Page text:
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"The best fuzzy rules, the best knowledge, deal with the turning points of the system. If a race-car driver teaches you how to drive, you don't need him to show you how to drive on the straightaway. It's how he handles the curves that matters."
- Bart Kosko

Metal Calculator Planet  
  A planet covered entirely with machinery to a height of twenty miles and covered with a metal roof.  

In this great story by Simak, explorers land on a mysterious, dead planet that appears to consist entirely of burnished metal.

...there was a metal planet, third outward from the sun. Not a lump of metallic ore, but a planet with a surface - or a roof - of fabricated metal burnished to the polish of a bright steel mirror.

And what happens when they find the door to the inside?

It was machinery, of course. It could be nothing else...

There were shafts and pools and disks and banks of shining crystal cubes that might have been tubes, although one couldn't be sure.

There were cubic miles of it, and it glistened like a silvery Christmas tree in the fanning of the helmet lights, as if it had been polished no more than an hour before...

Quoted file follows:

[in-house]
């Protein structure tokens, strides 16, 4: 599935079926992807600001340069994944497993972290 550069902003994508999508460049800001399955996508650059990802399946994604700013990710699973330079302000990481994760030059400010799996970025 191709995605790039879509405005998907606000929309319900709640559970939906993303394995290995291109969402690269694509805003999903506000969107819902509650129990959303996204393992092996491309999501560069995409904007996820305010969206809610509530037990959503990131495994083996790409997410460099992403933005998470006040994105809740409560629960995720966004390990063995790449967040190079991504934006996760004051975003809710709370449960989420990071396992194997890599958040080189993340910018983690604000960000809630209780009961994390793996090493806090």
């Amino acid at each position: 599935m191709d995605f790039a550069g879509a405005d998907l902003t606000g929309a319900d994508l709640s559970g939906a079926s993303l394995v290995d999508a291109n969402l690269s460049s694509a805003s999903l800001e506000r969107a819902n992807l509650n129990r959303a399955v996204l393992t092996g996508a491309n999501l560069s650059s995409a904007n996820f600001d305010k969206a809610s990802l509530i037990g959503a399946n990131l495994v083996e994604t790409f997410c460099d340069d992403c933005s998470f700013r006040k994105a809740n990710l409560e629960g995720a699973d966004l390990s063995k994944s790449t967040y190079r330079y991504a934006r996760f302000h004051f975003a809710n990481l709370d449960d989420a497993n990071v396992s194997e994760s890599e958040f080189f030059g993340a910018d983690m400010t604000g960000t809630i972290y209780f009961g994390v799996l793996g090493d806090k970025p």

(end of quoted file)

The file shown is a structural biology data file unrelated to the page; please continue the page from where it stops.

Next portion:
They found the planetary surface - twenty miles below.

From Limiting Factor, by Clifford Simak.
Published by Startling Stories in 1949
Additional resources -

What was the purpose of the machinery?

"An analytical machine is a matter of size," said Buckley. "Each integrator corresponds to a cell in the human brain. It has a limited function and capability. And what one cell does must be checked by two other cells. The 'tell me thrice' method of making sure there is no error.'"

The explorers theorize that the planet was an enormous calculator that was abandoned when it was no longer possible to build any additional elements.

This notion anticipates the idea that the Earth is really an enormous computer built to discover the ultimate question; this idea appears in the work of Douglas Adams.

The stories that later became the Foundation trilogy were published starting in 1942 (and throughout that decade), so the idea of a planet that has been entirely built over is probably Asimov's.

If you enjoy computers on a planetary scale, check out the Gigagnostotron from Stanislaw Lem's 1965 novel The Cyberiad: Fables for the Cybernetic Age.

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Additional resources:
  More Ideas and Technology from Limiting Factor
  More Ideas and Technology by Clifford Simak
  Tech news articles related to Limiting Factor
  Tech news articles related to works by Clifford Simak

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